Location: Soil and Water Management ResearchTitle: Comparison of stationary and moving infrared thermometer measurements aboard a center pivot
Submitted to: Applied Engineering in Agriculture
Publication Type: Peer Reviewed Journal
Publication Acceptance Date: 9/16/2019
Publication Date: 12/16/2019
Publication URL: https://handle.nal.usda.gov/10113/6811647
Citation: Colaizzi, P.D., O'Shaughnessy, S.A., Evett, S.R., Andrade, M.A. 2019. Comparison of stationary and moving infrared thermometer measurements aboard a center pivot. Applied Engineering in Agriculture. 35(6):853-866. https://doi.org/10.13031/aea.13443.
Interpretive Summary: In times of low crop prices, farmers need to produce crops as cheaply as possible. One way farmers can decrease input costs is to apply irrigation only as needed. Crop leaf temperature can be easily measured by thermal sensors. Center pivot irrigation machines have been shown to be an excellent method to transport thermal sensors over a cropped field. Used in this way, thermal sensors can help farmers determine crop irrigation needs for an entire center pivot field. But, users of thermal sensors have been concerned that moving thermal sensor measurements may not be as accurate as non-moving (stationary) sensors. Therefore, scientists at the USDA Agricultural Research Service in Bushland, Texas, compared stationary and moving thermal sensors aboard a center pivot. They found there were no differences in accuracy between stationary or moving thermal sensors. They also found that thermal sensor accuracy was the same as that reported in other studies, such as where drones were used. Center pivots are now used on over half (30 million acres) of the irrigated acreage (57 million acres) in the USA, which continues to grow. Installing thermal sensors aboard center pivots and using them for irrigation scheduling could save farmers substantial water and energy.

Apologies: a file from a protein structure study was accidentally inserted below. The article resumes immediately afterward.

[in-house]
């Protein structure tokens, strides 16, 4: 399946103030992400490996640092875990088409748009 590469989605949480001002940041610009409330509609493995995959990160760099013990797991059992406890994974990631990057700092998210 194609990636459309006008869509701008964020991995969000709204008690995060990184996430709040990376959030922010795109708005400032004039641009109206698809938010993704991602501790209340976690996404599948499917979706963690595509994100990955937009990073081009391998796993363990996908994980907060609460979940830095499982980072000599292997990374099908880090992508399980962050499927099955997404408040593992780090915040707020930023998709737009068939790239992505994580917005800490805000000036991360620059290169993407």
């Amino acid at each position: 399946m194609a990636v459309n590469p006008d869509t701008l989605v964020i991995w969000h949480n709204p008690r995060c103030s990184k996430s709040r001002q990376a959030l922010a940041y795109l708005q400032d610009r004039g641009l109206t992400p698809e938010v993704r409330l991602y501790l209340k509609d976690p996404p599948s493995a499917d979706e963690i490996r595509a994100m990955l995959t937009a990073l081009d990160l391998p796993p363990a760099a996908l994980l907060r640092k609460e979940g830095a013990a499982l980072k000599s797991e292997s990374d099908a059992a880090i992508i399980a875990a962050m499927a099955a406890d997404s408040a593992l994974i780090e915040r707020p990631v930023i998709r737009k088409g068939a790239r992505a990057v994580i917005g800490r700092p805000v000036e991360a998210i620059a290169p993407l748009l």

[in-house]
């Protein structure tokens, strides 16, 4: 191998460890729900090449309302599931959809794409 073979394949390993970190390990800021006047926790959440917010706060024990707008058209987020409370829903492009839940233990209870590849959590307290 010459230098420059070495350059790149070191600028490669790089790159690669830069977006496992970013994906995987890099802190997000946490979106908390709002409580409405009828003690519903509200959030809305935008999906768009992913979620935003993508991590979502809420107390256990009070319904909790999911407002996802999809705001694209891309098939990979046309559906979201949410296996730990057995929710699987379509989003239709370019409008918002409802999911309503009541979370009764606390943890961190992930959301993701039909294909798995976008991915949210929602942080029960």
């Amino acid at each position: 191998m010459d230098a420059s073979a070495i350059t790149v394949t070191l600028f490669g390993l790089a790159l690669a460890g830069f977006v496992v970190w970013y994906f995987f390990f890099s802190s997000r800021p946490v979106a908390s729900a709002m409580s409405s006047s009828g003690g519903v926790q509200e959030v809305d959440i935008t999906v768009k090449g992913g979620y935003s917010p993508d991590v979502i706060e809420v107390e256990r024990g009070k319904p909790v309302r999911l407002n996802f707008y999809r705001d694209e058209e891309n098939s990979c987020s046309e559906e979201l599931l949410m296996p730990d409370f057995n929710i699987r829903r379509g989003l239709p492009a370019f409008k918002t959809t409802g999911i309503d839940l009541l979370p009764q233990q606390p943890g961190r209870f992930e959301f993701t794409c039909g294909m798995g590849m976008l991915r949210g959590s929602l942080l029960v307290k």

Technical Abstract: Infrared thermometers (IRTs) can measure canopy temperature, which is useful for irrigation and crop management. Center pivot and lateral move irrigation systems are suitable platforms to transport IRTs across cropped fields at regular intervals. IRTs aboard center pivots, when used in conjunction with irrigation scheduling algorithms, have resulted in crop yield and crop water productivity that is equivalent to or greater than what can be achieved using soil water measurements of the profile with a field-calibrated neutron probe. Irrigation scheduling algorithms perform best when stationary IRT measurements are supplemented with moving IRT arrays, where the former provides time series data and the latter provides spatially distributed data. However, the normal deflection of moving irrigation systems and other confounding factors have caused concern that moving IRT measurements may be degraded relative to stationary IRT measurements. Directional brightness temperatures measured by stationary and moving IRTs were compared over two corn and one potato season at the USDA Agricultural Research Service, Bushland, Texas, USA. Root mean square error, mean absolute error, and mean bias error were all less than 1.8 C, and many were less than 1.0 C, and r2 greater than 0.95. Error terms tended to be larger for potato, which had less vegetation cover compared with corn. However, error terms were similar to previous studies of calibration and spatial variability for IRTs and thermal imagers. Therefore, noise that may be introduced by roll, pitch, or raw of an IRT aboard a center pivot does not appear to be a concern. However, interpretation of stationary and moving IRT measurements may be aided by addition of low cost imagers to distinguish vegetation from soil background.